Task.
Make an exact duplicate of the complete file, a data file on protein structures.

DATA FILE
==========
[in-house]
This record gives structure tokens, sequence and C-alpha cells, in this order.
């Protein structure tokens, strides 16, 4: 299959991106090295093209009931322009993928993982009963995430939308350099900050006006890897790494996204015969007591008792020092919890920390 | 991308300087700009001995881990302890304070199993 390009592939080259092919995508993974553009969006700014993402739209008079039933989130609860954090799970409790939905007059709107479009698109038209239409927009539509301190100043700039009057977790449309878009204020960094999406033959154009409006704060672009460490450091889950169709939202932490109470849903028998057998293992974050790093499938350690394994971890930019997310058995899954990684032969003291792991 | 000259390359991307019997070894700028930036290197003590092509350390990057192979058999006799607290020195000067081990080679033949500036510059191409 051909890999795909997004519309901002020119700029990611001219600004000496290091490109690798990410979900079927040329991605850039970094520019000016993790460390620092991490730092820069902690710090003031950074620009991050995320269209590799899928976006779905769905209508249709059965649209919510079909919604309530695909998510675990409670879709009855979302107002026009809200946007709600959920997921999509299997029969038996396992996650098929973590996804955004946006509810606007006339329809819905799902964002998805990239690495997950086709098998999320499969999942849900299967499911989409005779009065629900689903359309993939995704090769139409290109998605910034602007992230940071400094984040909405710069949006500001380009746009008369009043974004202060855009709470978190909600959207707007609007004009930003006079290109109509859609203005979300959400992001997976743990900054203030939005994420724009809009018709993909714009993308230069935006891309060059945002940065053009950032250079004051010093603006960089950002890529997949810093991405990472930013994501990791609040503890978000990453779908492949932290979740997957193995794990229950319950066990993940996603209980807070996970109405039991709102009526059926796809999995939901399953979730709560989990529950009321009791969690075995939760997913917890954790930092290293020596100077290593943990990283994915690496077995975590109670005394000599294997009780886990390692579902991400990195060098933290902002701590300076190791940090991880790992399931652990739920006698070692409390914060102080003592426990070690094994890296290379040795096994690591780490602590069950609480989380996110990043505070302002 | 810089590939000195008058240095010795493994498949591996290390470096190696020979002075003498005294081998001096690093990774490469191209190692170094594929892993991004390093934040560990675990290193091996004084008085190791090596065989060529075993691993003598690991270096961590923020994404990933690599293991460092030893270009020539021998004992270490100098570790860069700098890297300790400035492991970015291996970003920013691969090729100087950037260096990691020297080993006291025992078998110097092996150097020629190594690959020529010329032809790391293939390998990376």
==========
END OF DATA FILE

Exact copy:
[in-house]
This record gives structure tokens, sequence and C-alpha cells, in this order.
């Protein structure tokens, strides 16, 4: 299959991106090295093209009931322009993928993982009963995430939308350099900050006006890897790494996204015969007591008792020092919890920390 | 991308300087700009001995881990302890304070199993 390009592939080259092919995508993974553009969006700014993402739209008079039933989130609860954090799970409790939905007059709107479009698109038209239409927009539509301190100043700039009057977790449309878009204020960094999406033959154009409006704060672009460490450091889950169709939202932490109470849903028998057998293992974050790093499938350690394994971890930019997310058995899954990684032969003291792991 | 000259390359991307019997070894700028930036290197003590092509350390990057192979058999006799607290020195000067081990080679033949500036510059191409 051909890999795909997004519309901002020119700029990611001219600004000496290091490109690798990410979900079927040329991605850039970094520019000016993790460390620092991490730092820069902690710090003031950074620009991050995320269209590799899928976006779905769905209508249709059965649209919510079909919604309530695909998510675990409670879709009855979302107002026009809200946007709600959920997921999509299997029969038996396992996650098929973590996804955004946006509810606007006339329809819905799902964002998805990239690495997950086709098998999320499969999942849900299967499911989409005779009065629900689903359309993939995704090769139409290109998605910034602007992230940071400094984040909405710069949006500001380009746009008369009043974004202060855009709470978190909600959207707007609007004009930003006079290109109509859609203005979300959400992001997976743990900054203030939005994420724009809009018709993909714009993308230069935006891309060059945002940065053009950032250079004051010093603006960089950002890529997949810093991405990472930013994501990791609040503890978000990453779908492949932290979740997957193995794990229950319950066990993940996603209980807070996970109405039991709102009526059926796809999995939901399953979730709560989990529950009321009791969690075995939760997913917890954790930092290293020596100077290593943990990283994915690496077995975590109670005394000599294997009780886990390692579902991400990195060098933290902002701590300076190791940090991880790992399931652990739920006698070692409390914060102080003592426990070690094994890296290379040795096994690591780490602590069950609480989380996110990043505070302002 | 810089590939000195008058240095010795493994498949591996290390470096190696020979002075003498005294081998001096690093990774490469191209190692170094594929892993991004390093934040560990675990290193091996004084008085190791090596065989060529075993691993003598690991270096961590923020994404990933690599293991460092030893270009020539021998004992270490100098570790860069700098890297300790400035492991970015291996970003920013691969090729100087950037260096990691020297080993006291025992078998110097092996150097020629190594690959020529010329032809790391293939390998990376």